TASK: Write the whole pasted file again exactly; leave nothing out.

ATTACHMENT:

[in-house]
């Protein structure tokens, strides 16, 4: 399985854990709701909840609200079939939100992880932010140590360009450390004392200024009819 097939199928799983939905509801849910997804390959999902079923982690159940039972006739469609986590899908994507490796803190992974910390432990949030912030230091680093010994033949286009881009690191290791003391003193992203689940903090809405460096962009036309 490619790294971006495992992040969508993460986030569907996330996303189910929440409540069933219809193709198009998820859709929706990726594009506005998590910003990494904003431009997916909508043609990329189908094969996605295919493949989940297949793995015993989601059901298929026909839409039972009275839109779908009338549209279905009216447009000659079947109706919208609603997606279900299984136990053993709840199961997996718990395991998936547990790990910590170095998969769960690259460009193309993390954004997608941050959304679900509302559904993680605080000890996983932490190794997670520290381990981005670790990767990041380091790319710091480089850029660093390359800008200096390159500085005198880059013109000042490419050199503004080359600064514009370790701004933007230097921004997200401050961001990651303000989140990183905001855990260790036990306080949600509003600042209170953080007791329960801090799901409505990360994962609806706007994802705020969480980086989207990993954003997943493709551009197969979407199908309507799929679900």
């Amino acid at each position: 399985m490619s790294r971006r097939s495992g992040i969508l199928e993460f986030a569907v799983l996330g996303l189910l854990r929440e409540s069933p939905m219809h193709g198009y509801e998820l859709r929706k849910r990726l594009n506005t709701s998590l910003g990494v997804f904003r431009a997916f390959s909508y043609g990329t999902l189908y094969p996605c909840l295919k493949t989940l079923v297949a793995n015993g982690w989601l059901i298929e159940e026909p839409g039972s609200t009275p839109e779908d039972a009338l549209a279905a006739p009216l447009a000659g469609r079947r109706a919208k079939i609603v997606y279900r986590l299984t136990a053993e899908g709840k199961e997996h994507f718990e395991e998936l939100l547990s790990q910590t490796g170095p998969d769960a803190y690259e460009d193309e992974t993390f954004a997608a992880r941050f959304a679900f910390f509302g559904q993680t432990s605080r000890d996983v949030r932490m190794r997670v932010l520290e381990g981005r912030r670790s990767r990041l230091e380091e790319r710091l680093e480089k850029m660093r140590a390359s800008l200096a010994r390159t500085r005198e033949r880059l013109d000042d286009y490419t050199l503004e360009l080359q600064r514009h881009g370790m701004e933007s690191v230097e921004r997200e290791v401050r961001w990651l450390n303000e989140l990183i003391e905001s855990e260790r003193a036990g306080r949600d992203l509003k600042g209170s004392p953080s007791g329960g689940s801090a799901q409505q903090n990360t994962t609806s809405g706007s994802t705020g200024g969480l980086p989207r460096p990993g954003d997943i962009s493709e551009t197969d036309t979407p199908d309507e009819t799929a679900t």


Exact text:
[in-house]
């Protein structure tokens, strides 16, 4: 399985854990709701909840609200079939939100992880932010140590360009450390004392200024009819 097939199928799983939905509801849910997804390959999902079923982690159940039972006739469609986590899908994507490796803190992974910390432990949030912030230091680093010994033949286009881009690191290791003391003193992203689940903090809405460096962009036309 490619790294971006495992992040969508993460986030569907996330996303189910929440409540069933219809193709198009998820859709929706990726594009506005998590910003990494904003431009997916909508043609990329189908094969996605295919493949989940297949793995015993989601059901298929026909839409039972009275839109779908009338549209279905009216447009000659079947109706919208609603997606279900299984136990053993709840199961997996718990395991998936547990790990910590170095998969769960690259460009193309993390954004997608941050959304679900509302559904993680605080000890996983932490190794997670520290381990981005670790990767990041380091790319710091480089850029660093390359800008200096390159500085005198880059013109000042490419050199503004080359600064514009370790701004933007230097921004997200401050961001990651303000989140990183905001855990260790036990306080949600509003600042209170953080007791329960801090799901409505990360994962609806706007994802705020969480980086989207990993954003997943493709551009197969979407199908309507799929679900």
């Amino acid at each position: 399985m490619s790294r971006r097939s495992g992040i969508l199928e993460f986030a569907v799983l996330g996303l189910l854990r929440e409540s069933p939905m219809h193709g198009y509801e998820l859709r929706k849910r990726l594009n506005t709701s998590l910003g990494v997804f904003r431009a997916f390959s909508y043609g990329t999902l189908y094969p996605c909840l295919k493949t989940l079923v297949a793995n015993g982690w989601l059901i298929e159940e026909p839409g039972s609200t009275p839109e779908d039972a009338l549209a279905a006739p009216l447009a000659g469609r079947r109706a919208k079939i609603v997606y279900r986590l299984t136990a053993e899908g709840k199961e997996h994507f718990e395991e998936l939100l547990s790990q910590t490796g170095p998969d769960a803190y690259e460009d193309e992974t993390f954004a997608a992880r941050f959304a679900f910390f509302g559904q993680t432990s605080r000890d996983v949030r932490m190794r997670v932010l520290e381990g981005r912030r670790s990767r990041l230091e380091e790319r710091l680093e480089k850029m660093r140590a390359s800008l200096a010994r390159t500085r005198e033949r880059l013109d000042d286009y490419t050199l503004e360009l080359q600064r514009h881009g370790m701004e933007s690191v230097e921004r997200e290791v401050r961001w990651l450390n303000e989140l990183i003391e905001s855990e260790r003193a036990g306080r949600d992203l509003k600042g209170s004392p953080s007791g329960g689940s801090a799901q409505q903090n990360t994962t609806s809405g706007s994802t705020g200024g969480l980086p989207r460096p990993g954003d997943i962009s493709e551009t197969d036309t979407p199908d309507e009819t799929a679900t």